The Middle East has long been a battleground for major powers in accordance with its significant geostrategic landscape and potential energy resources following possession of five mammoth seas – the Caspian Sea, the Black Sea, the Mediterranean Sea, the Red Sea and the Persian Gulf.
The region proudly owns 52.5% of the total crude oil reserves of the world as well as 44.6% of total natural gas reserves.
The Middle East is home to multiple ethnic groups and is frequently entangled in various conflicts and crises which is not only vitiating the stable atmosphere but also promoting outside powers to rush into this conflict-prone region and achieve their nefarious designs under the garb of volatility and instability.
Bold sectarian conflict
The sectarian issue has been ingrained in the roots of the Middle East’s regional politics but the Saudi-Iranian rivalry for the quest of regional hegemony has further emboldened the spirit of sectarian politics.
On one hand, the post-Saddam Shia regime in Iraq, as well as the Arab Spring, have blessed Iran with increased leverage and greater influence and on the other hand, Sunni monarchies’ activism has added to the sense of instability and the politics of sectarian cleavages in the region.
Syria is going to be a forthcoming bastion for the prevailing wave of sectarianism. The country seems to be an emerging political structure to reinforce sectarian factions and escalate sectarian tensions in the region.
Iraq, Yemen, Lebanon and Bahrain are also going through the phase of sectarian apprehensions that can be possibly exploited by external powers.
The interest of outside powers
To be pertinent, the US invasion of Iraq in 2003 and the devastating repercussions of the Arab uprisings in 2011 have overwhelmingly contributed in terms of triggering an environment fraught with ever-lasting turmoil and pandemonium.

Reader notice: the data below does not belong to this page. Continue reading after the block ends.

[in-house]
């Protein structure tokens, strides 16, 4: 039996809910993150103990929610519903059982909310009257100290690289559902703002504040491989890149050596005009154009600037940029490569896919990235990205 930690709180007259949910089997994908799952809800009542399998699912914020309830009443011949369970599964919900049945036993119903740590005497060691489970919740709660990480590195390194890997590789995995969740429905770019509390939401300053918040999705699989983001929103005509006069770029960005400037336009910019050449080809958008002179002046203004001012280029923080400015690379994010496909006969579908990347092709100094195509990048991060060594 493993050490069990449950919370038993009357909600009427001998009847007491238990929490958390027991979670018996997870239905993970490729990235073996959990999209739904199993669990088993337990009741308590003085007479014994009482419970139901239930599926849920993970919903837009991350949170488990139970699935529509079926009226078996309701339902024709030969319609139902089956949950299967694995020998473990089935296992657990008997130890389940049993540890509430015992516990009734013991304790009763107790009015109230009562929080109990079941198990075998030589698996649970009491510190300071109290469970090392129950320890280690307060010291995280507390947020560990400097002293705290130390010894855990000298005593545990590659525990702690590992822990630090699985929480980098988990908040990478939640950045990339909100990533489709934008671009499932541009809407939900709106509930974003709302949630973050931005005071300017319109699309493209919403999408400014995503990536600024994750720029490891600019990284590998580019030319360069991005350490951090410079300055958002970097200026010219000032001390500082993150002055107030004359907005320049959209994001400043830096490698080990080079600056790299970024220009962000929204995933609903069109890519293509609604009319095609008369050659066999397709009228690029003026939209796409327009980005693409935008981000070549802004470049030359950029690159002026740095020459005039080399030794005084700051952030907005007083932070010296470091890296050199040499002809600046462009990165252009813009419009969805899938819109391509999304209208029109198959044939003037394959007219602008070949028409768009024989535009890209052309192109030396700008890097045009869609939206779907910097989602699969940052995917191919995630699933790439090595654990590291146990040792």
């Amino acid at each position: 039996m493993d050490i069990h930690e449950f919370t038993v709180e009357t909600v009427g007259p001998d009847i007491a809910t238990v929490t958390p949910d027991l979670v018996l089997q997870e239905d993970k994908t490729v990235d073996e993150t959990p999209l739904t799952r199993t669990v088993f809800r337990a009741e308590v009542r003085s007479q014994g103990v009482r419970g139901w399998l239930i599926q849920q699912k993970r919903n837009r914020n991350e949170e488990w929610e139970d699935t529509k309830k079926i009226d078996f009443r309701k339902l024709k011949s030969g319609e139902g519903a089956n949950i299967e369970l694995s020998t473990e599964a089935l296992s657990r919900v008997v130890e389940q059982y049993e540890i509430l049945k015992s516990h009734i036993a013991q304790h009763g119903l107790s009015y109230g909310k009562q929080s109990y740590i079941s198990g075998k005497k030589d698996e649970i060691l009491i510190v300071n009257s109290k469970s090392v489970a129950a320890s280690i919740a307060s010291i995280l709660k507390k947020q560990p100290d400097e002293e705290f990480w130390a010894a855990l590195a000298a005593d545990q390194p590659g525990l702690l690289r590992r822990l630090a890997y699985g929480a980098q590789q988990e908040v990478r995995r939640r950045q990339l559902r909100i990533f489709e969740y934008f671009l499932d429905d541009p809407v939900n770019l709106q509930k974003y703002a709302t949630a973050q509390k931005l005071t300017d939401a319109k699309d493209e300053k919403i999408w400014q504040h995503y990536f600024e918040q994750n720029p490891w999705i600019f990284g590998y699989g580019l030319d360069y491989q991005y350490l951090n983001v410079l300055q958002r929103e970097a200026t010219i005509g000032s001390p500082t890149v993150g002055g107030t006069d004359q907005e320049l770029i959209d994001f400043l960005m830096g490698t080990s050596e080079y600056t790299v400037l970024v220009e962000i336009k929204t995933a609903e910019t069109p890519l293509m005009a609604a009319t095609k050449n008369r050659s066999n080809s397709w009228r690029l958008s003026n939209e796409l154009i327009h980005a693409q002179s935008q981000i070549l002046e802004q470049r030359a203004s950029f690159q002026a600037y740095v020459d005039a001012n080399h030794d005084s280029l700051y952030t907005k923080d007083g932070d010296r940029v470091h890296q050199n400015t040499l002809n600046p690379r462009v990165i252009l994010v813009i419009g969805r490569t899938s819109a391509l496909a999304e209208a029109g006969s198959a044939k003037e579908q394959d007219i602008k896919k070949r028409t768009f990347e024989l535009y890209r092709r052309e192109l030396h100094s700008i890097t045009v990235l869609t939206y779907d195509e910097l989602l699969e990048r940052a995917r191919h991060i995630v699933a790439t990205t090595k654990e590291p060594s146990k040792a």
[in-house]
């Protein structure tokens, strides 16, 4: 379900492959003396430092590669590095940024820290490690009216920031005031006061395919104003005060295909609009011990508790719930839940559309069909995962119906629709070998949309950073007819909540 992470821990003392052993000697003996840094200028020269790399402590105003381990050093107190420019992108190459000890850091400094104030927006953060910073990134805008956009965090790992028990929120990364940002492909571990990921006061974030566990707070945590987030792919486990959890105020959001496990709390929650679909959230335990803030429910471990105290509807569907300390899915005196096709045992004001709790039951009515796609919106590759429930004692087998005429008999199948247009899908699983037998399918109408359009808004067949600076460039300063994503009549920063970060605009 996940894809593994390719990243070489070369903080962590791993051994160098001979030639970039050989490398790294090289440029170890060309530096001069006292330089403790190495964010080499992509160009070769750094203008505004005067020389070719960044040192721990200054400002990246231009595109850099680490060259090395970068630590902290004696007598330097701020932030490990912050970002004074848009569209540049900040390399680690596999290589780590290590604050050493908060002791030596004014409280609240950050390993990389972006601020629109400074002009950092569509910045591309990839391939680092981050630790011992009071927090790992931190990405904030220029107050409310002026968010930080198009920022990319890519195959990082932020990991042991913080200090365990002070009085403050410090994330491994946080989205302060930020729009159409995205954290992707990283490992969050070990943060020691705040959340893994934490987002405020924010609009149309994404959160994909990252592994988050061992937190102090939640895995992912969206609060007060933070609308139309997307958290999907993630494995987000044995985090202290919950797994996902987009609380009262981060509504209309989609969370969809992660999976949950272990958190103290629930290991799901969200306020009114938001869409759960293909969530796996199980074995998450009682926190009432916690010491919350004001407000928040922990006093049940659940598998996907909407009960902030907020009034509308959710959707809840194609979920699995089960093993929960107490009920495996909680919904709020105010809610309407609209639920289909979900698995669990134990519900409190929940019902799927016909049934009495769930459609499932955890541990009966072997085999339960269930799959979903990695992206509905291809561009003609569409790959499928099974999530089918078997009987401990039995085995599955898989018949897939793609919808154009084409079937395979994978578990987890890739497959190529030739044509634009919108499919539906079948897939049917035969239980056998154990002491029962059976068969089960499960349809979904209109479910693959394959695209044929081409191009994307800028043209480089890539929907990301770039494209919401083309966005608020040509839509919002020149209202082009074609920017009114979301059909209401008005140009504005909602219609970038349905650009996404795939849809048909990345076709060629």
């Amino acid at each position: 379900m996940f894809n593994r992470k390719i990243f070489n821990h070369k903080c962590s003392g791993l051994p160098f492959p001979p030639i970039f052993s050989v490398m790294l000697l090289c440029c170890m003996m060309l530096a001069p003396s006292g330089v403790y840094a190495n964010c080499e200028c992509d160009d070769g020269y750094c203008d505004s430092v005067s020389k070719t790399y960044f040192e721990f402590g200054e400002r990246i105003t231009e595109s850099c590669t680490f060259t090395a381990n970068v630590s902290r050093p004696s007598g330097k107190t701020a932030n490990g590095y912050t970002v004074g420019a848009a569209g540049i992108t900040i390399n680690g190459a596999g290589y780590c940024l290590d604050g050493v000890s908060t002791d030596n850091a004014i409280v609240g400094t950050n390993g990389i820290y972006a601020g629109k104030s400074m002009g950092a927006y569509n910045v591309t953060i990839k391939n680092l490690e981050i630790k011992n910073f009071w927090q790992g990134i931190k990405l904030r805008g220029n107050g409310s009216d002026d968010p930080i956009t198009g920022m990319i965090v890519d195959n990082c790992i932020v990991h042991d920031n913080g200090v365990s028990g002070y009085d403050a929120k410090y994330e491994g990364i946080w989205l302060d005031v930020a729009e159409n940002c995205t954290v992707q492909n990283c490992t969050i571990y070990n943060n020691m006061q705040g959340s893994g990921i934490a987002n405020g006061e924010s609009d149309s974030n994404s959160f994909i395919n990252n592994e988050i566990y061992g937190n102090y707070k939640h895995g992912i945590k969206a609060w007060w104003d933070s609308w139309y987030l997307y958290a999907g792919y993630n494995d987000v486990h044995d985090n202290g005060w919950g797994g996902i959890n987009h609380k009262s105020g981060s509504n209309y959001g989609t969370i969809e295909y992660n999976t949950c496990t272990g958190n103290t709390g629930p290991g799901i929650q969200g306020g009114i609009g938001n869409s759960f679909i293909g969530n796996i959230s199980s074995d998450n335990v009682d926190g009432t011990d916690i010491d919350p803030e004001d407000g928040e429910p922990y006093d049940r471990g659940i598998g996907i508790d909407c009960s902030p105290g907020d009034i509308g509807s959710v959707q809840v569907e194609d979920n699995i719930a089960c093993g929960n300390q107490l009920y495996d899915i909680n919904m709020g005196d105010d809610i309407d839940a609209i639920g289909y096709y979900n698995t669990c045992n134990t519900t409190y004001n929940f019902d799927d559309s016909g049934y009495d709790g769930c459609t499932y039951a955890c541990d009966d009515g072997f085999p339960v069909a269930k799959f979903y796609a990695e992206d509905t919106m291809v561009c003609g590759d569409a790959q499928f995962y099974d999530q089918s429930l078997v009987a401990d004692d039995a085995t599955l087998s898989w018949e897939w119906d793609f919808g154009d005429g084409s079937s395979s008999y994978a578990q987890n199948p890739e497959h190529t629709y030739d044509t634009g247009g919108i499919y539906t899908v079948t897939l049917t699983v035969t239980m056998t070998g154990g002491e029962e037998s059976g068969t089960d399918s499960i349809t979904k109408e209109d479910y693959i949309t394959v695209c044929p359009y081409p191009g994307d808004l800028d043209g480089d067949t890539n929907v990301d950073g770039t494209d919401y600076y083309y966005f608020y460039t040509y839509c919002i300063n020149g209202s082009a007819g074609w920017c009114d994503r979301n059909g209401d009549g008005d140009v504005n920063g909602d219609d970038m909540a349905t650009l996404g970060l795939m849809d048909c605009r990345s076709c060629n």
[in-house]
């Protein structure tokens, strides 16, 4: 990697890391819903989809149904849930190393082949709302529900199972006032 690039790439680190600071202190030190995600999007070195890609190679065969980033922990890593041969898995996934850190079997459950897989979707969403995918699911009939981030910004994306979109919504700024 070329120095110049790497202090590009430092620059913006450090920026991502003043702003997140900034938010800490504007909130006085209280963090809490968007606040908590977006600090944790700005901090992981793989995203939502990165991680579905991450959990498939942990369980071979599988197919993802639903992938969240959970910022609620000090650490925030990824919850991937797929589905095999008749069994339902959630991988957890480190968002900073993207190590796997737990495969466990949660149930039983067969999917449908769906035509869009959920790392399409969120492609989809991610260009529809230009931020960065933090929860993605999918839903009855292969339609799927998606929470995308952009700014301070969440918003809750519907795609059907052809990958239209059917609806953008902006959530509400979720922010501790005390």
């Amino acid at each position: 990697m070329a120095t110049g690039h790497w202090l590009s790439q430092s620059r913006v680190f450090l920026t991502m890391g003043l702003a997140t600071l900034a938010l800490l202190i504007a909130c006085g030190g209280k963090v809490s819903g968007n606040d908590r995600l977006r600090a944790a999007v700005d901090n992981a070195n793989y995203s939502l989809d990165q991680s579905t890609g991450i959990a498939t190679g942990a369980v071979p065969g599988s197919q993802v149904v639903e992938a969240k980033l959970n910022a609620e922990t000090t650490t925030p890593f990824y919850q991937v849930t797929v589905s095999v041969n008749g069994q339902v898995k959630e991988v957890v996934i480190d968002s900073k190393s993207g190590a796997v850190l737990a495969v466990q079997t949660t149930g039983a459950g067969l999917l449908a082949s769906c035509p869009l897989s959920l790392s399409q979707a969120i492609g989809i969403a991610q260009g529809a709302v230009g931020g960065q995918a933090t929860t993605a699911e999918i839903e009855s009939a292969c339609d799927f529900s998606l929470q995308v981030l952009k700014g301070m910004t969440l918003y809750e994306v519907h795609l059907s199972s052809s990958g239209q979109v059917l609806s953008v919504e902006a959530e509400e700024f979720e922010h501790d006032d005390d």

In addition, the signing of the Iran Nuclear Deal known as the Joint Comprehensive Plan of Action (JCPOA) has also added to the insecurities and tensions in the already-plagued region.
The outside powers -the USA, China and Russia- are playing an active role in the region. The sole objective of the US has been to maintain its predominance in the region by employing all means of power including military force.
To prevent the spread of nuclear weapons had been another key interest of the US in the Middle East in order to preserve its interests regarding oil security or Israel security concerning the palpable Iranian potential threat.
Ergo, the United States has maintained a range of security relationships in numerous Middle Eastern countries.
What do Russia and China want from the Middle East?
In the post-cold war era, the Russian engagement with the Middle East can be viewed through the prism of counteracting separatist movements at the North Caucasus in Russia being financed by the Gulf countries.
Russia faced severe criticism from Muslim countries for suppressing Chechen struggles to the right of self-determination but Russia’s opposition to the Iraq war and anti-Western rhetoric has helped bridged the gap and have gotten engaged with several Middle Eastern states economically. Their economic relations cover three areas: arms sales, energy supply and investment, thus playing an active role in the region.
Undeniably, China is heavily dependent on energy resources. China’s primary interest in the Middle East has been only to meet its energy needs but simmering tensions in East Asia have compelled Chinese policymakers to launch two mega initiatives – the Silk Road Economic Belt and the Maritime Silk Road in order to construct ports and adopt cheap and sustainable trade routes through Central Asia and the Middle East.
Furthermore, the internal security and stability of China and the Middle East seem to be correlative. They can have a mutual influence which has forced China to act as a cautious player in Middle East affairs.
In a nutshell, the blazing fire of sectarian rivalry by regional players and the exploitation of energy resources by extra-regional players are central regarding perpetual violence and regional instability. Until and unless, the mistrust and suspicion among the key players tend to rein, the prospects of peace are darkened in the troubled region.
The writer is an independent blogger and freelancer based in Quetta and can be reached at email@example.com. The views expressed in the article are the writer’s own and do not necessarily reflect the editorial policy of Global Village Space.